Grant Award Details
Grant Application Details
- Transcriptional Regulation of Human Embryonic Stem Cells
Embryonic Stem (ES) cells can be grown indefinitely in the lab and can be turned into any cell type of the human body. Because of these properties, it may one day be possible to use ES cells to generate cell types in the lab that can then be transplanted into patients that need them. This approach may provide new treatments for devastating and presently incurable conditions such as type I diabetes, Parkinson’s disease, muscular dystrophies, spinal cord injuries, and many others. However, before human ES cells can safely be used in the clinic, it will be essential to understand how they function. For example, if rapid cell division is not kept in check in ES cells, they can give rise to tumors upon transplantation. Our proposal is directly aimed at understanding the genetic regulation of human ES cells.
We developed a very innovative approach to understand how gene activity is regulated in human ES cells. Our very significant progress so far it can be summarized as follows:- we identified the genes that are preferentially activated in ES cells;- we discovered several DNA sequences that act as genetic switches to turn ES cell genes on or off;- we identified an operator protein that activates one of these switches;- we discovered that this protein is essential to maintain rapid cell division of mouse ES cells.We now propose to investigate the function of this protein in human ES cells. We further propose to identify other operator proteins that activate genetic switches revealed by our work. Our ultimate goal is to identify all the operator proteins, the corresponding genetic switches, and their combined mode of action in human ES cells.
We expect that this research will make the following significant contributions:1. Our research may lead to the development of diagnostic tests that detect the activity of the operator proteins and genetic switches that we have identified. These diagnostic tests may be important tools for quality control of human ES cells;2. The operator proteins identified are expected to be critical regulators of rapid cell division of human ES cells. Understanding what those operator proteins are may lead to the development of new drugs to prevent the formation of tumors upon transplantation of ES cells;3. The current methods to obtain a particular cell type from ES cells still result in a mixture of different cell types. If we understand how genes are activated in ES cells, we may be able to turn on the precise set of genes that leads to the formation of a particular cell type of interest, and thus obtain pure populations of cells needed by patients;4. If we understand what are the essential operator proteins that regulate gene activity in ES cells, we may be able to formulate a cocktail of these proteins that is capable of resetting the genetic program of a patient’s own cells back to that of ES cells. This way the transplanted cells will be immune-matched to the patient, and therefore will not be rejected.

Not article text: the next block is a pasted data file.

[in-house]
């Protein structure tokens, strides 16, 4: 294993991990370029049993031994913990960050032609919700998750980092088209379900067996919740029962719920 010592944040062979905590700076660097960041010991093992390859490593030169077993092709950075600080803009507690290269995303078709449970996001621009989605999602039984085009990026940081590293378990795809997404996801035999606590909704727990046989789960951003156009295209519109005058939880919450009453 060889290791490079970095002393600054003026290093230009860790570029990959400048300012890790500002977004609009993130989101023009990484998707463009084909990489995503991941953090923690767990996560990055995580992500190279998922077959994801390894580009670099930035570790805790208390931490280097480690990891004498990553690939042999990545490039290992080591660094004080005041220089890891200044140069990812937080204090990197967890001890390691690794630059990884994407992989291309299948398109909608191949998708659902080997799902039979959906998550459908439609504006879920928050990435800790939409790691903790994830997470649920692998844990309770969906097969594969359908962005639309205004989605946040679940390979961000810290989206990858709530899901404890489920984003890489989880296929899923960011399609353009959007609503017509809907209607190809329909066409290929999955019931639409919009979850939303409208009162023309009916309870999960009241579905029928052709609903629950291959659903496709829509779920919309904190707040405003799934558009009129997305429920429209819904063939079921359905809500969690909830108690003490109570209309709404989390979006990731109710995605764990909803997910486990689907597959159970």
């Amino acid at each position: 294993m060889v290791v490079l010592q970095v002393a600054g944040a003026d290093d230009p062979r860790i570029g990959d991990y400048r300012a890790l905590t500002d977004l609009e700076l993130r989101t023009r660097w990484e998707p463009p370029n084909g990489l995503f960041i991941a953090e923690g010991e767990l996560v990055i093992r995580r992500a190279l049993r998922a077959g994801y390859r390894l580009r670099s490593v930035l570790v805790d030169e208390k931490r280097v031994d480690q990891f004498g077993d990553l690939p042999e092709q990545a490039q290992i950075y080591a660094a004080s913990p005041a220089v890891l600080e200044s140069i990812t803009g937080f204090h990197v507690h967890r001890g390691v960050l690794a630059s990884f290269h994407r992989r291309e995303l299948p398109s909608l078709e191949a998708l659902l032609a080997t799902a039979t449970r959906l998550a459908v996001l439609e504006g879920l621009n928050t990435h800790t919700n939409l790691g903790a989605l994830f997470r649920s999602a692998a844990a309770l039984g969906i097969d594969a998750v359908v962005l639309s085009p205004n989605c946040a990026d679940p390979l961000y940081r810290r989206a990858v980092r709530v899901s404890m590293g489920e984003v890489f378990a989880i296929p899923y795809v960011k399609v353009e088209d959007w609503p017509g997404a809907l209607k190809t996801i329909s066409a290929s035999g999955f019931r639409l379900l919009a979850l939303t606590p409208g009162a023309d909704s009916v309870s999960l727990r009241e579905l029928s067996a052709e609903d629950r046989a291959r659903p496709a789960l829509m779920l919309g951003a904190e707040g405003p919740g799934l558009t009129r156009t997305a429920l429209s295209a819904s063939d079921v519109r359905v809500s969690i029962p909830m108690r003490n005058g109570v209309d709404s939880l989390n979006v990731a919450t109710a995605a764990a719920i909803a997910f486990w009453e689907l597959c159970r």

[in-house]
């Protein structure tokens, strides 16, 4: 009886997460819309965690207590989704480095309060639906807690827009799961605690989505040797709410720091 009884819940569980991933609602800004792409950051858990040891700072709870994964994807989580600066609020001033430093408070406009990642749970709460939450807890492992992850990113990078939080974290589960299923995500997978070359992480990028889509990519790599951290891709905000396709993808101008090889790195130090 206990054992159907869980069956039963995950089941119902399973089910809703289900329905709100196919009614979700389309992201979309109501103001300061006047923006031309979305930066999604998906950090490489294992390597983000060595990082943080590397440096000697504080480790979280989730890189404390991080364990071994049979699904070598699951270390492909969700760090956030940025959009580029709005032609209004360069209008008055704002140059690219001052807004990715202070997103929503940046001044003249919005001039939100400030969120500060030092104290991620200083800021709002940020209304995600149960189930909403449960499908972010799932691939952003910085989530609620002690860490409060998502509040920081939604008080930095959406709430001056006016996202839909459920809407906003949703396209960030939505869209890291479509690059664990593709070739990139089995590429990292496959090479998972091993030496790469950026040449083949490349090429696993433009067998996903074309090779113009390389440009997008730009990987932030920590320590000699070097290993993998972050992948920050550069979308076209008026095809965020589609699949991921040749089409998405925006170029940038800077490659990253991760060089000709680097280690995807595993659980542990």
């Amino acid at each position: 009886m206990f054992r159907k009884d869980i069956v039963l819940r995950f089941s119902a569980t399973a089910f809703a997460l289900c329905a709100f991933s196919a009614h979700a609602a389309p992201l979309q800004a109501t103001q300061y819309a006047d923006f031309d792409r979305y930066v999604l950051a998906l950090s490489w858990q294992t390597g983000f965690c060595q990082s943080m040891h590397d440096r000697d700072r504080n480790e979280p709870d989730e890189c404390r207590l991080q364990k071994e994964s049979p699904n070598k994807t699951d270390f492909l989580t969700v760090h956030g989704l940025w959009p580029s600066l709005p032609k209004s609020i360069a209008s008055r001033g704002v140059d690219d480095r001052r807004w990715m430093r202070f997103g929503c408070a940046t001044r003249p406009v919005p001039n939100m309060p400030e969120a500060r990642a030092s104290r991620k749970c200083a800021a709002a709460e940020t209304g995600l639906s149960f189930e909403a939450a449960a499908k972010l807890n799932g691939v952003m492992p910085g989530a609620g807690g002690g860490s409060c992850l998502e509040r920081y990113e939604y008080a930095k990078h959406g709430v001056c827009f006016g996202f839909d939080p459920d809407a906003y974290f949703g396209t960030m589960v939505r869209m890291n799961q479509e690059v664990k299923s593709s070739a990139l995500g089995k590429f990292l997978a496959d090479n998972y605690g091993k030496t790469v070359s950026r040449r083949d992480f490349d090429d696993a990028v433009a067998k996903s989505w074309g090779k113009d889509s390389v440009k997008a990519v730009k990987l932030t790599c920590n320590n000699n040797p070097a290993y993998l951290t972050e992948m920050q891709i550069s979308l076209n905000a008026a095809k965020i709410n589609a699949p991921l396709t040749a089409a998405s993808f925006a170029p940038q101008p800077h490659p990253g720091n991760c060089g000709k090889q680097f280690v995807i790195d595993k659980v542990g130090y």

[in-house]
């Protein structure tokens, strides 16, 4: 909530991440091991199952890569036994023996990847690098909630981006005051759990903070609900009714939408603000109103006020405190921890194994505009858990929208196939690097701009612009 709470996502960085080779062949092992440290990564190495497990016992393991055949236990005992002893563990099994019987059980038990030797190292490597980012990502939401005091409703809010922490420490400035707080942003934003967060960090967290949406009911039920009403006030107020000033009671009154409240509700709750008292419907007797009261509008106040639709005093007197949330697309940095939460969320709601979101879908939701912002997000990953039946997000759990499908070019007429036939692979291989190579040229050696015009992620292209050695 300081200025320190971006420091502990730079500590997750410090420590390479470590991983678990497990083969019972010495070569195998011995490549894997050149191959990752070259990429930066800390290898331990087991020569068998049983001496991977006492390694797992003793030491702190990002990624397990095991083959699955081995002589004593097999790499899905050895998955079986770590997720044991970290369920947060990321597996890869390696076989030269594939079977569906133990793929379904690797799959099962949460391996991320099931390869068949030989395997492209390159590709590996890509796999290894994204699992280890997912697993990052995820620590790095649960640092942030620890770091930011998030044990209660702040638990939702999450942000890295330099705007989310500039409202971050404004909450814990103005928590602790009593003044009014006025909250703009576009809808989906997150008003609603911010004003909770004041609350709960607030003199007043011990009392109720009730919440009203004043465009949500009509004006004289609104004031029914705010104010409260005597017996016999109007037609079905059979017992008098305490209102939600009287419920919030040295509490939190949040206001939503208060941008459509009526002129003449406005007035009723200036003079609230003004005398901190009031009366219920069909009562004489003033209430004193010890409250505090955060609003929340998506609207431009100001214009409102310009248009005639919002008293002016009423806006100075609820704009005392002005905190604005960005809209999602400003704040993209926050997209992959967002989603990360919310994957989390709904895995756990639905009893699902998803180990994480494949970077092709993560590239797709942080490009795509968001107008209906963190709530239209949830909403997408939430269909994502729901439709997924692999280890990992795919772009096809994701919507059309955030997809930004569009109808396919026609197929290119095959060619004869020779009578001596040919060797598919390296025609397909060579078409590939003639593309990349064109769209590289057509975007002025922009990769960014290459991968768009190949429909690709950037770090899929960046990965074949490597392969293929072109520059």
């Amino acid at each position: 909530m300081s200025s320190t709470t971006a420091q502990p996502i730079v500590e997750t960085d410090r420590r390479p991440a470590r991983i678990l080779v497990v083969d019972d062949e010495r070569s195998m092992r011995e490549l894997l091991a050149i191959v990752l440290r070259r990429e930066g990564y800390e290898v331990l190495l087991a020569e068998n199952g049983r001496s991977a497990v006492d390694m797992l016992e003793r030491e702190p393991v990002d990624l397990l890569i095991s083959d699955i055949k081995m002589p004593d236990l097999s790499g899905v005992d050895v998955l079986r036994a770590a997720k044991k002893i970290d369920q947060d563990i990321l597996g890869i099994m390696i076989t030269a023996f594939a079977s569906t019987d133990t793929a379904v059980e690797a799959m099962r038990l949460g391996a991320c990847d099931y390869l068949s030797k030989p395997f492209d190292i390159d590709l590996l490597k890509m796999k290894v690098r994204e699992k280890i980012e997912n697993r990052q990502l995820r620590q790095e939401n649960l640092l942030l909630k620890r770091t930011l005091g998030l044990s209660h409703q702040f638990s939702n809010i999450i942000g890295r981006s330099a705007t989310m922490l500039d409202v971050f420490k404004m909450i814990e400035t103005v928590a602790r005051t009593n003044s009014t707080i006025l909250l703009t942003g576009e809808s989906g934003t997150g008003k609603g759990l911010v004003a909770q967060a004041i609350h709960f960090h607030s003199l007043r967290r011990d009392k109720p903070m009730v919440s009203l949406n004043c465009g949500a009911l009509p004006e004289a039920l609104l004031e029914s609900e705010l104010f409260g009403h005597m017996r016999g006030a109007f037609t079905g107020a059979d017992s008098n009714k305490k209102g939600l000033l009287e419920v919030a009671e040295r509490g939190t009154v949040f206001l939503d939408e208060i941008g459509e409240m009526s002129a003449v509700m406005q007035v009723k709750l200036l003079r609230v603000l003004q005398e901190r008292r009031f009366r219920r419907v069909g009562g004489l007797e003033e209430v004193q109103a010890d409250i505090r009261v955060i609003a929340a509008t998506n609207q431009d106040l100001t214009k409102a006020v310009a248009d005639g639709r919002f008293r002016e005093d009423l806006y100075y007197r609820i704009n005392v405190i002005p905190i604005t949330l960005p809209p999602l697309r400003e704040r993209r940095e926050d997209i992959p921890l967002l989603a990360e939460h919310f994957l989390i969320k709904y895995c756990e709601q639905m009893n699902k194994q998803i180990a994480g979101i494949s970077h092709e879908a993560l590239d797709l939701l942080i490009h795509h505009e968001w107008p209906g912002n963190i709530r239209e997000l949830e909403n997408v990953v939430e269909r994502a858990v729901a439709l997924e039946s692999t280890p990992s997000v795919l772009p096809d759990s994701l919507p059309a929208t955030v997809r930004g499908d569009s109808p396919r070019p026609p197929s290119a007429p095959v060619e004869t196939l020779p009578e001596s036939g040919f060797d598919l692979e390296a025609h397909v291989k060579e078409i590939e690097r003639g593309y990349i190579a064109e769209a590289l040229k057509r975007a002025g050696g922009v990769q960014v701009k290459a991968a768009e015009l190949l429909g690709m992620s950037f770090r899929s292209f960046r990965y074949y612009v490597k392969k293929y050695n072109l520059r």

Human embryonic stem cells hold the potential to revolutionize medicine and health care. Research on human embryonic stem cells may provide new treatments for devastating and presently incurable conditions such as type I diabetes, Parkinson’s disease, muscular dystrophies, spinal cord injuries, and more than 70 other diseases. We anticipate that our research will be a significant step towards making the promise of human embryonic stem cells a reality.
Our proposal aims to identify genes that regulate the properties of human embryonic stem cells. This research will pave the way for the development of safe clinical applications of human embryonic stem cells. If we understand the genetic mechanisms that regulate human embryonic stem cells, we will be able to manipulate those mechanisms so as to obtain cell types of therapeutic value, while avoiding unintended side-effects. The development of human embryonic stem cell-based therapies will significantly increase the options available in the California health care system. These new therapies are expected to reduce the long-term health care costs to California by providing cures to diseases that are currently chronic and require expensive periodic treatment.
Our research is also expected to stimulate the development of biotechnology industry focused on clinical applications of human embryonic stem cells. Such development will be of great benefit to California by attracting high-skill jobs and tax revenues, and by making the State a leader in a field that is poised to be the economic engine of the future. The State of California will also stand to benefit from the intellectual property generated by this research.
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